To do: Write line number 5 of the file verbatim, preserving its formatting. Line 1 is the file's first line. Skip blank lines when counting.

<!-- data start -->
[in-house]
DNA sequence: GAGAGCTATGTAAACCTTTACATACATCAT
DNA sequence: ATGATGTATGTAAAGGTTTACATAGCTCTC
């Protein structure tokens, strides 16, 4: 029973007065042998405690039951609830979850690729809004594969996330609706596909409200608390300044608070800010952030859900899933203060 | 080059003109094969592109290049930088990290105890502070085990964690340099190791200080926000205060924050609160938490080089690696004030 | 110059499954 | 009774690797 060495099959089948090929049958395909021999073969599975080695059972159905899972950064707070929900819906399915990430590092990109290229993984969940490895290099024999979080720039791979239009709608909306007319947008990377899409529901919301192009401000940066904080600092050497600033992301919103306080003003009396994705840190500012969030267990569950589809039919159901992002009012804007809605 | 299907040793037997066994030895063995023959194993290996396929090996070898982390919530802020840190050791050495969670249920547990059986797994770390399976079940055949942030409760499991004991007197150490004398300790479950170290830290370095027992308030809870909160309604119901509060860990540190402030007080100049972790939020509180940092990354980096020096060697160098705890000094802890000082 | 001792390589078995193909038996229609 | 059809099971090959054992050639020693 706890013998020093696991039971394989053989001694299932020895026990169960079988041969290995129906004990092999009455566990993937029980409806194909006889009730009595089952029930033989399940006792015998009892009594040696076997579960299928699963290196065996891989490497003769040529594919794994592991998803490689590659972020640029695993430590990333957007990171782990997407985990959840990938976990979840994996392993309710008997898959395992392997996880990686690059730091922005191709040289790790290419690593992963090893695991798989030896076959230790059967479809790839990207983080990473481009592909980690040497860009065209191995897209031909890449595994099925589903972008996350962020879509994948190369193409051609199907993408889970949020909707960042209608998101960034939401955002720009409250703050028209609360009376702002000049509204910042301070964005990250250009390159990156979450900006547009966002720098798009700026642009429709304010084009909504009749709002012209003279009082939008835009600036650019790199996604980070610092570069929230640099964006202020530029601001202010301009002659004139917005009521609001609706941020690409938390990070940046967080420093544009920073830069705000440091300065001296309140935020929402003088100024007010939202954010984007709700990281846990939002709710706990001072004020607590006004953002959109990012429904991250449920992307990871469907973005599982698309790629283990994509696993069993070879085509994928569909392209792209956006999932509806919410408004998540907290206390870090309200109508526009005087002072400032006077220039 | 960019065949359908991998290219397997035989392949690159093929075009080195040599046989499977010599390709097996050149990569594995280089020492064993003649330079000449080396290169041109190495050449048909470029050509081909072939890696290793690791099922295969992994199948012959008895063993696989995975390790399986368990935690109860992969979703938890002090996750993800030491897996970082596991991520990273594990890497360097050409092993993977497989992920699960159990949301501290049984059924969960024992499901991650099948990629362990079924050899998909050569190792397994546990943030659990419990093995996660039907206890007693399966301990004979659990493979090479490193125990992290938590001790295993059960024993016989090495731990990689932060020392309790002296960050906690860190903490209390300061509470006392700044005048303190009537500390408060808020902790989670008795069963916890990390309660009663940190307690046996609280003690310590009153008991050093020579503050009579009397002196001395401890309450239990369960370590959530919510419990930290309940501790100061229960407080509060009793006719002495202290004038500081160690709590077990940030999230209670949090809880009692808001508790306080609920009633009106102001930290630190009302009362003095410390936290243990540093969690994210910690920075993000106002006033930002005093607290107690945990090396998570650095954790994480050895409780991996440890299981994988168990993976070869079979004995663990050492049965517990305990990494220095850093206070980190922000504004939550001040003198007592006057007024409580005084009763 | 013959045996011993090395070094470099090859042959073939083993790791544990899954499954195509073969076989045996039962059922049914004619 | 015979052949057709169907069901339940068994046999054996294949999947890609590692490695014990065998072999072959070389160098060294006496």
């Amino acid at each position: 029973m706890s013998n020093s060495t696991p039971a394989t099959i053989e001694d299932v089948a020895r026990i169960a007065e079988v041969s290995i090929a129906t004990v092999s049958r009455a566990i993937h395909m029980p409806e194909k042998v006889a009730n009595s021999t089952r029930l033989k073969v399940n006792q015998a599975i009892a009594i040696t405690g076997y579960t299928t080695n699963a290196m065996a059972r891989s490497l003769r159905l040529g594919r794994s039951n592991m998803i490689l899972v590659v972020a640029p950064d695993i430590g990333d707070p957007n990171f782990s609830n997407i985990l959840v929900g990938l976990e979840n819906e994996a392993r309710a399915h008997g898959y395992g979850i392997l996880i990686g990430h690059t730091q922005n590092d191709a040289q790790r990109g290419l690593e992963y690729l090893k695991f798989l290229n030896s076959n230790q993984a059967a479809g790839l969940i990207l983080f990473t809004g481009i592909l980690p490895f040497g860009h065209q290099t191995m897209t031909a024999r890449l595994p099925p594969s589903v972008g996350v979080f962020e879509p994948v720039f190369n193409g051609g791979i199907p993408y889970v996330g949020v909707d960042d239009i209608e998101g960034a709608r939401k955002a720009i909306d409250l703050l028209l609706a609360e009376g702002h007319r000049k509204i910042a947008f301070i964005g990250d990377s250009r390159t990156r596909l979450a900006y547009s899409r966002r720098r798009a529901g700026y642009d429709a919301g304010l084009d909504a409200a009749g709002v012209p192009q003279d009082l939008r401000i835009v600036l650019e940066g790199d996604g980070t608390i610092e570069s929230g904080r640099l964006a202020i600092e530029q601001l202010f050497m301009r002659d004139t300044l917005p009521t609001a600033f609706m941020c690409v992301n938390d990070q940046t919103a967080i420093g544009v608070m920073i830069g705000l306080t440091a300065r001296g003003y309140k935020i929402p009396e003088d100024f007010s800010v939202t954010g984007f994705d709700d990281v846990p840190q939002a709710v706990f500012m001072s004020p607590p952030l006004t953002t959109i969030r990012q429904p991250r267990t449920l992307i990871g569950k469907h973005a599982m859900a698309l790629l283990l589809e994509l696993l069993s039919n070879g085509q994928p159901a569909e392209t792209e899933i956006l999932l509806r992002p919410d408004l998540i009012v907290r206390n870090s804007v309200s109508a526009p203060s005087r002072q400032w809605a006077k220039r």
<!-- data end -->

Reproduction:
């Amino acid at each position: 029973m706890s013998n020093s060495t696991p039971a394989t099959i053989e001694d299932v089948a020895r026990i169960a007065e079988v041969s290995i090929a129906t004990v092999s049958r009455a566990i993937h395909m029980p409806e194909k042998v006889a009730n009595s021999t089952r029930l033989k073969v399940n006792q015998a599975i009892a009594i040696t405690g076997y579960t299928t080695n699963a290196m065996a059972r891989s490497l003769r159905l040529g594919r794994s039951n592991m998803i490689l899972v590659v972020a640029p950064d695993i430590g990333d707070p957007n990171f782990s609830n997407i985990l959840v929900g990938l976990e979840n819906e994996a392993r309710a399915h008997g898959y395992g979850i392997l996880i990686g990430h690059t730091q922005n590092d191709a040289q790790r990109g290419l690593e992963y690729l090893k695991f798989l290229n030896s076959n230790q993984a059967a479809g790839l969940i990207l983080f990473t809004g481009i592909l980690p490895f040497g860009h065209q290099t191995m897209t031909a024999r890449l595994p099925p594969s589903v972008g996350v979080f962020e879509p994948v720039f190369n193409g051609g791979i199907p993408y889970v996330g949020v909707d960042d239009i209608e998101g960034a709608r939401k955002a720009i909306d409250l703050l028209l609706a609360e009376g702002h007319r000049k509204i910042a947008f301070i964005g990250d990377s250009r390159t990156r596909l979450a900006y547009s899409r966002r720098r798009a529901g700026y642009d429709a919301g304010l084009d909504a409200a009749g709002v012209p192009q003279d009082l939008r401000i835009v600036l650019e940066g790199d996604g980070t608390i610092e570069s929230g904080r640099l964006a202020i600092e530029q601001l202010f050497m301009r002659d004139t300044l917005p009521t609001a600033f609706m941020c690409v992301n938390d990070q940046t919103a967080i420093g544009v608070m920073i830069g705000l306080t440091a300065r001296g003003y309140k935020i929402p009396e003088d100024f007010s800010v939202t954010g984007f994705d709700d990281v846990p840190q939002a709710v706990f500012m001072s004020p607590p952030l006004t953002t959109i969030r990012q429904p991250r267990t449920l992307i990871g569950k469907h973005a599982m859900a698309l790629l283990l589809e994509l696993l069993s039919n070879g085509q994928p159901a569909e392209t792209e899933i956006l999932l509806r992002p919410d408004l998540i009012v907290r206390n870090s804007v309200s109508a526009p203060s005087r002072q400032w809605a006077k220039r």